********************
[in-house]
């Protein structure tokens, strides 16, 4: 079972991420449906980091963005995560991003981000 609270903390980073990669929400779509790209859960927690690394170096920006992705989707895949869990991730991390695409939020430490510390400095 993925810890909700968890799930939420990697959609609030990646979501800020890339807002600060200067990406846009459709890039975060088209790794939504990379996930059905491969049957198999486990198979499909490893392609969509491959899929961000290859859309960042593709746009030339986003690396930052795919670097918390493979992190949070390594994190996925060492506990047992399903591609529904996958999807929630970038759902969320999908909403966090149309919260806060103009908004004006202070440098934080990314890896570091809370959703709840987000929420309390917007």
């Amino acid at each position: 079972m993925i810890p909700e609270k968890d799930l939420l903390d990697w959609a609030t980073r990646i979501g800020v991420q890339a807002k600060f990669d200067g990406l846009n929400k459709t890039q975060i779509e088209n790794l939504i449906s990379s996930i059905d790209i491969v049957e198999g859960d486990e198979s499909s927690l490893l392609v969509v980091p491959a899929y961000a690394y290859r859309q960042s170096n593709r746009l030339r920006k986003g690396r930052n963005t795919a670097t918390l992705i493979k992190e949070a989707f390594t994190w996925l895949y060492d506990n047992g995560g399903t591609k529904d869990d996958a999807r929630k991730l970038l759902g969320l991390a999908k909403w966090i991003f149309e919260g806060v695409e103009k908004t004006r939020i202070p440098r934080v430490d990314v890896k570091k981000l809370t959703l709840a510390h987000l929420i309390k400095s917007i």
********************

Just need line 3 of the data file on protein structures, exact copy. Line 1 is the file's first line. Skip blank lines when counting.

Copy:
């Amino acid at each position: 079972m993925i810890p909700e609270k968890d799930l939420l903390d990697w959609a609030t980073r990646i979501g800020v991420q890339a807002k600060f990669d200067g990406l846009n929400k459709t890039q975060i779509e088209n790794l939504i449906s990379s996930i059905d790209i491969v049957e198999g859960d486990e198979s499909s927690l490893l392609v969509v980091p491959a899929y961000a690394y290859r859309q960042s170096n593709r746009l030339r920006k986003g690396r930052n963005t795919a670097t918390l992705i493979k992190e949070a989707f390594t994190w996925l895949y060492d506990n047992g995560g399903t591609k529904d869990d996958a999807r929630k991730l970038l759902g969320l991390a999908k909403w966090i991003f149309e919260g806060v695409e103009k908004t004006r939020i202070p440098r934080v430490d990314v890896k570091k981000l809370t959703l709840a510390h987000l929420i309390k400095s917007i």